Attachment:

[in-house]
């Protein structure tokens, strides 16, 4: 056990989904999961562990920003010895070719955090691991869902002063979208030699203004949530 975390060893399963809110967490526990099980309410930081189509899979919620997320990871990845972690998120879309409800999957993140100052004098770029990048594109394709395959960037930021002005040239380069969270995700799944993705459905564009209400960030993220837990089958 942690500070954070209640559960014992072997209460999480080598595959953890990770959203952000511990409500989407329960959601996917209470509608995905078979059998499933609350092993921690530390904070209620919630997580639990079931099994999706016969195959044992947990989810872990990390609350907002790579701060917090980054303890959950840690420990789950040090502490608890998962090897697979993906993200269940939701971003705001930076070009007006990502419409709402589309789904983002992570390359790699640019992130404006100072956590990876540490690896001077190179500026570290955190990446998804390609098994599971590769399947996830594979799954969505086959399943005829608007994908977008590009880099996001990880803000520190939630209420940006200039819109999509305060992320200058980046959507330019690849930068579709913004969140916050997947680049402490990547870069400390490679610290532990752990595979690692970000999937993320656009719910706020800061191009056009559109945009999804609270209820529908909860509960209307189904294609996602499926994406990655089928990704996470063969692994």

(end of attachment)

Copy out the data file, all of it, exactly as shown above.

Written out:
[in-house]
């Protein structure tokens, strides 16, 4: 056990989904999961562990920003010895070719955090691991869902002063979208030699203004949530 975390060893399963809110967490526990099980309410930081189509899979919620997320990871990845972690998120879309409800999957993140100052004098770029990048594109394709395959960037930021002005040239380069969270995700799944993705459905564009209400960030993220837990089958 942690500070954070209640559960014992072997209460999480080598595959953890990770959203952000511990409500989407329960959601996917209470509608995905078979059998499933609350092993921690530390904070209620919630997580639990079931099994999706016969195959044992947990989810872990990390609350907002790579701060917090980054303890959950840690420990789950040090502490608890998962090897697979993906993200269940939701971003705001930076070009007006990502419409709402589309789904983002992570390359790699640019992130404006100072956590990876540490690896001077190179500026570290955190990446998804390609098994599971590769399947996830594979799954969505086959399943005829608007994908977008590009880099996001990880803000520190939630209420940006200039819109999509305060992320200058980046959507330019690849930068579709913004969140916050997947680049402490990547870069400390490679610290532990752990595979690692970000999937993320656009719910706020800061191009056009559109945009999804609270209820529908909860509960209307189904294609996602499926994406990655089928990704996470063969692994």